Playing around with what?

Being the geek that I am whenever I see a file type with an extension like .db, that just says "open me!' So with a quick use of the handy dandy file bottle opener Notepad.exe I discovered that it is a SQLite Format 3 file.

Why is this important? It's not really, its just more interesting than anything. I've been working on a few different projects related to SnapManager 8.0 for SharePoint and was writing a document on the media service and how it creates indexes. The focus on my investigation was around how SMSP 8 backs up the SharePoint Web-Front End servers and Application Servers via a stream-based copy from the servers to the media service LUN. During this process we backup the SharePoint 14 (2010) or 15 (2013) hive along with any customizations, the Global Assembly Cache (GAC), Web parts and also the SMSP installation directory (Manager and/or Agent).


Before you begin you will need to have an SMSP backup of a WFE or Application Server from the Media Service LUN. This is typically on your Application Server as many people create a shared model running SharePoint services and the SMSP Media Service on that server. Access your LUN (via drive letter or mount point) and look for a similar directory structure and contents as shown in the screenshot below. The file that you want is the .db file, in my case it is named appmed1WFE_index.db; this was a backup of my Application Server. Notice that this file is 130MB so be sure if you make a copy for local use to play around with that you have enough space.


In order to review the contents of the .db file it's pretty simple, follow these steps:

  1. Download the SQLite .NET Assemblies from I used the 64-bit Windows (.NET Framework 4.5) setup that has the design-time components for Visual Studio 2012.
  2. Install the SQLite .NET Assemblies
  3. Open up Visual Studio 2012 and start a new Windows Forms project.
  4. In Solution Explorer add a Reference to the System.Data.SQLite.dll assembly.
  5. So what you should have so far looks something what is in the screenshot, in my case I named my form Simple SMSP Viewer for WFE/APPSERVER Backups
  6. Now let's wire up the form to the .db file to a DataGridView. From the Toolbox open up the Data tools section and double-click the DataGridView to add the control to the Windows Forms. This will also automatically open up the DataGridView Tasks to create the connection to the .db file. You should see something very similar to the below screenshot. To make sure that the DataGridView scales properly be sure to click Dock in Part Container.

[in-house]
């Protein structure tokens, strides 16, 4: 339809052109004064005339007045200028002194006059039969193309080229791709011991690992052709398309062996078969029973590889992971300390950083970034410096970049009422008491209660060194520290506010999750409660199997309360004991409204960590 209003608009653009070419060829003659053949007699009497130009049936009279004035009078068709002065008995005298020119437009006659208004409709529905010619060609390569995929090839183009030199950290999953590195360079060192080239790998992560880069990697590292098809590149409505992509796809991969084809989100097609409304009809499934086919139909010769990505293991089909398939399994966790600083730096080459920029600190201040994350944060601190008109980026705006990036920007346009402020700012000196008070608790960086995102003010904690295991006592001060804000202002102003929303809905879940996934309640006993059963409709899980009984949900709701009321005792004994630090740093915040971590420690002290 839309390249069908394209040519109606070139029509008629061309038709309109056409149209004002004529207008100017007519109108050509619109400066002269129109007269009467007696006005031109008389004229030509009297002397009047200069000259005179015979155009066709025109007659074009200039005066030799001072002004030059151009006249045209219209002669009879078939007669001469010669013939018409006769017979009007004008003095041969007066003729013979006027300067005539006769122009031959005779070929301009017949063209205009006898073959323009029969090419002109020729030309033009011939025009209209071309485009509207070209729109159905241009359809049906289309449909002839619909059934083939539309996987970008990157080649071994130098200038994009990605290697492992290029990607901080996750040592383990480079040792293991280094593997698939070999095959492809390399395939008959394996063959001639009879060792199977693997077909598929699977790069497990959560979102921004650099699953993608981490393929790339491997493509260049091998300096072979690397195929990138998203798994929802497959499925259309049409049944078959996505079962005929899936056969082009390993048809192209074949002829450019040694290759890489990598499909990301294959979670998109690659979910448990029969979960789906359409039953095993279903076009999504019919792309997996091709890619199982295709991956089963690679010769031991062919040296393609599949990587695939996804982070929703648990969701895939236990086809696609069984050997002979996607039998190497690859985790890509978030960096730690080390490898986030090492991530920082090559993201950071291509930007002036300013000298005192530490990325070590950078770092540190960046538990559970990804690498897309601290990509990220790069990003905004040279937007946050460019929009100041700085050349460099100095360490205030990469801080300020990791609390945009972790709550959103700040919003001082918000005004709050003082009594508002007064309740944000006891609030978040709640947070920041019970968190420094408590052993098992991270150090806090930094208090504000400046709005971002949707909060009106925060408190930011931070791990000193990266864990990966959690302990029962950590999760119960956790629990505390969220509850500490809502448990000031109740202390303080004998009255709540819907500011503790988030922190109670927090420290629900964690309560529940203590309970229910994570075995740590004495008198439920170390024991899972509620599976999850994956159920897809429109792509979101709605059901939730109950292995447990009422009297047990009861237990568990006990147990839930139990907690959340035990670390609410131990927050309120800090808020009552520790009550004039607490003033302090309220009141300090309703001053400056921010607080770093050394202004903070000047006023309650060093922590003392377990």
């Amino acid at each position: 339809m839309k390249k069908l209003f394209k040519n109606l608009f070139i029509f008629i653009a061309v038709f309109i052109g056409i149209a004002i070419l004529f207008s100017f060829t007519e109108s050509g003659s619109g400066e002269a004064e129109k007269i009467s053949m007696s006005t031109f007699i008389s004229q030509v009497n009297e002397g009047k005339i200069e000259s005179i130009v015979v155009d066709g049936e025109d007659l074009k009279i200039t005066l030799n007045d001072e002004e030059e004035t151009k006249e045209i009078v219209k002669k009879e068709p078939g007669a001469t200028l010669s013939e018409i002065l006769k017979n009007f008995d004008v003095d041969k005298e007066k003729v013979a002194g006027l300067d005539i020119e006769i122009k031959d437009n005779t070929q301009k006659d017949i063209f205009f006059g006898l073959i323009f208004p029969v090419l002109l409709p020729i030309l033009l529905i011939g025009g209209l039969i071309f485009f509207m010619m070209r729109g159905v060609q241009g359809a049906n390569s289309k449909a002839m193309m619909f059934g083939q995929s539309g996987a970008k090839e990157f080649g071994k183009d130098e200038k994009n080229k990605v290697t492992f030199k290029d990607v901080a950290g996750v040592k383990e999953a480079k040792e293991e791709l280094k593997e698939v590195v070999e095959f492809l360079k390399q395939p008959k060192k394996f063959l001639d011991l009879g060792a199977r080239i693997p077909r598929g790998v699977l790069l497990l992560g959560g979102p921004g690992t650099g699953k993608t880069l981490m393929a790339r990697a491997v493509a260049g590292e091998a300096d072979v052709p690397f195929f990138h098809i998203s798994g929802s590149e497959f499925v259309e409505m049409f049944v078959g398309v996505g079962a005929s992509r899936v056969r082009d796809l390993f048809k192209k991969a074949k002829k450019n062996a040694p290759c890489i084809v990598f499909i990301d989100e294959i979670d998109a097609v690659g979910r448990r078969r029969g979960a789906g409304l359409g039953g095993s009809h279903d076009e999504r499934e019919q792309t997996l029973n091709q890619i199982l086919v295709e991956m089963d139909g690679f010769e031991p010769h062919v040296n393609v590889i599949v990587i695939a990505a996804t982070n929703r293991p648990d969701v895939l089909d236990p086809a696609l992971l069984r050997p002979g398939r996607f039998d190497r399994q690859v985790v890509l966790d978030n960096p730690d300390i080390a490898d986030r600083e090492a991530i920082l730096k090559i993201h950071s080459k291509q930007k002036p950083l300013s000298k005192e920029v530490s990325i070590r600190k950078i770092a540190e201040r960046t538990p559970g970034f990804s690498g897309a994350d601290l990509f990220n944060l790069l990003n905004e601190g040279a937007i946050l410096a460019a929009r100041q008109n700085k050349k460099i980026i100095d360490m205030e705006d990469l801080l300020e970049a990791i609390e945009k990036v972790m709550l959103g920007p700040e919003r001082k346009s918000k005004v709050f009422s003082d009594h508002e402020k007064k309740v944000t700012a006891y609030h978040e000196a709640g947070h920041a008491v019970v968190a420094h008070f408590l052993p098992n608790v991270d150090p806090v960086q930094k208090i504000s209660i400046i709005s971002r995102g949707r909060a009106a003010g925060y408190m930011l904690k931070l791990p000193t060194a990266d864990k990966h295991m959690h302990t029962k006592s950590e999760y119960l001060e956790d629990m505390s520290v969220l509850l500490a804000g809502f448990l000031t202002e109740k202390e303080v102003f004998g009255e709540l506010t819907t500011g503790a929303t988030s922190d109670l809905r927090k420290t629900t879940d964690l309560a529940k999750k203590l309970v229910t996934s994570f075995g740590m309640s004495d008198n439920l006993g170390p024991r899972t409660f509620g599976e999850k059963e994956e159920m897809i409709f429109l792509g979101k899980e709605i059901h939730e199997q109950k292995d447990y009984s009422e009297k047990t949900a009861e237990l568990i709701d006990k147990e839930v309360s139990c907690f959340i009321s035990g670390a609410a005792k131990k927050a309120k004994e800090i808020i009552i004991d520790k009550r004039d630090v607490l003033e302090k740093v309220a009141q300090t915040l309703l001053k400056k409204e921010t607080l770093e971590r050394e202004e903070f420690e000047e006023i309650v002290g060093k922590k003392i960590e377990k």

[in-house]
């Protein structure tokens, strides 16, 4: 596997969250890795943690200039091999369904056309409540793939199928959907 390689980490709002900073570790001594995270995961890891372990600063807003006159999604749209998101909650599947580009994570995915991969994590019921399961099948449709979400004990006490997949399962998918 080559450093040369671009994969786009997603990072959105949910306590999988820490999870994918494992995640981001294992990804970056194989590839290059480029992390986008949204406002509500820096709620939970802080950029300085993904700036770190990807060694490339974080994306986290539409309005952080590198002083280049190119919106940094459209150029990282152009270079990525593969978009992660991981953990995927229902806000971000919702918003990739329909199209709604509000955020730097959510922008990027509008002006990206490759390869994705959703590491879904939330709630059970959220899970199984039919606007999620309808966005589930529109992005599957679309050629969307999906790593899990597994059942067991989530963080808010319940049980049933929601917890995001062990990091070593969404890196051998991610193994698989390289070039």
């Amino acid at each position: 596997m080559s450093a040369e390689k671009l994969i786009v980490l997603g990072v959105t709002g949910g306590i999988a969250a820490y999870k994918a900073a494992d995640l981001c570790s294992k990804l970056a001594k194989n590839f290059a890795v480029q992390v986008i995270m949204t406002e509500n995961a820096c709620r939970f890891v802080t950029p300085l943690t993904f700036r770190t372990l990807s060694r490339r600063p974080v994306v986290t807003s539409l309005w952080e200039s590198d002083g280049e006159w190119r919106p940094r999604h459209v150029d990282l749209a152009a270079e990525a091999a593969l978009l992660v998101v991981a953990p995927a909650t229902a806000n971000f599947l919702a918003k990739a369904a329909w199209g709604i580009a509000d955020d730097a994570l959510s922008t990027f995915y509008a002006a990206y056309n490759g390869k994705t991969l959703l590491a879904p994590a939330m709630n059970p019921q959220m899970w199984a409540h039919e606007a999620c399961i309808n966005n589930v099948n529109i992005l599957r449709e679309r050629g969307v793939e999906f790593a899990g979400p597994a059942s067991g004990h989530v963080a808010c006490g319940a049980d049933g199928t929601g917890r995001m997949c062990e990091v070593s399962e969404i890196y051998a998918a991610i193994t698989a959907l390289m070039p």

7. Time to Choose Data Source. Dropdown the list and click Add Project Data Source...
  8. This will start the Data Source Configuration Wizard to create the connection. Choose Database > Next
  9. Choose Dataset > Next
  10. Click New Connection...
  11. Click Change... to select the Data Source, in this case System.Data.SQLite Database File. You can see that I have my .db file stored in C:\temp.

  12. You can click Test Connection if you want to check everything is accessible, but if not click OK.
  13. Now the connection is wired up so we need to finish setting up the DataGridView, click Next.
  14. Choose which objects you want to view in the DataGridView. Select Tables by marking the checkbox next to Tables and click Finish.
  15. Once you click Finish the dialog will disappear and you will be taken back to the Windows Form with the DataGridView and no data source chosen. Dropdown the list and drill into the Other Data Sources until you find your newly created dataset. You should see something similar to the below screenshot.
  16. Now the DataGridView is wired up to the appmed1WFE_indexDataSet. You should have the indexDataSet and the DataSetBindingSource visible now (see screenshot).
  17. Click on the appmed1WFEIndexDataSetBindingSource (or whatever name you are using) to expose the Properties of the component. There is a DataMember property that needs to be set to view the contents of the .db file. Dropdown the list and choose either File or Folder to wire up the data member to the DataGridView.
  18. I chose File and automatically the DataGridView will refresh with all of the columns in the .db file. Hit F5 and voila! You are now looking at what was backed up as part of a WFE backup from SMSP without any coding.


Why would you ever want to do this? Curiosity, because you can, it's neat-o, but probably more likely a case of just knowing what's been backed up vs trusting it to the SMSP gods :-)